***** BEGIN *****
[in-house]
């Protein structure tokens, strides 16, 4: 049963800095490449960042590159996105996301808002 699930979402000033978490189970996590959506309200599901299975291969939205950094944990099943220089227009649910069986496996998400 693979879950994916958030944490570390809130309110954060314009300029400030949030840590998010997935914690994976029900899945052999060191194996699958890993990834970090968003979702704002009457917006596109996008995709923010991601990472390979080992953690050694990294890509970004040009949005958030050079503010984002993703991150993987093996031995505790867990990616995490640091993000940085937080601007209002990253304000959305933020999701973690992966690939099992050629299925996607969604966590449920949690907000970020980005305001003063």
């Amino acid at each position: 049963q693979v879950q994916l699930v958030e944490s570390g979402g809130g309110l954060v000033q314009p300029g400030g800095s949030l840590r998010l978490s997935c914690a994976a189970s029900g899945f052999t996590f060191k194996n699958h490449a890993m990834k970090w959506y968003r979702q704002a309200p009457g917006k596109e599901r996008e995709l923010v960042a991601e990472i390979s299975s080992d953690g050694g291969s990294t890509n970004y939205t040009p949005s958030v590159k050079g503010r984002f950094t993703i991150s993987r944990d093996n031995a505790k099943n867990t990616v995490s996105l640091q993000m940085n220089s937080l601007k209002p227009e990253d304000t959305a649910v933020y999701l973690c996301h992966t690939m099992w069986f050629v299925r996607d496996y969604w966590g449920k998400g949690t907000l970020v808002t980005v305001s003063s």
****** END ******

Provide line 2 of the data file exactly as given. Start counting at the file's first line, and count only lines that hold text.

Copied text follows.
């Protein structure tokens, strides 16, 4: 049963800095490449960042590159996105996301808002 699930979402000033978490189970996590959506309200599901299975291969939205950094944990099943220089227009649910069986496996998400 693979879950994916958030944490570390809130309110954060314009300029400030949030840590998010997935914690994976029900899945052999060191194996699958890993990834970090968003979702704002009457917006596109996008995709923010991601990472390979080992953690050694990294890509970004040009949005958030050079503010984002993703991150993987093996031995505790867990990616995490640091993000940085937080601007209002990253304000959305933020999701973690992966690939099992050629299925996607969604966590449920949690907000970020980005305001003063």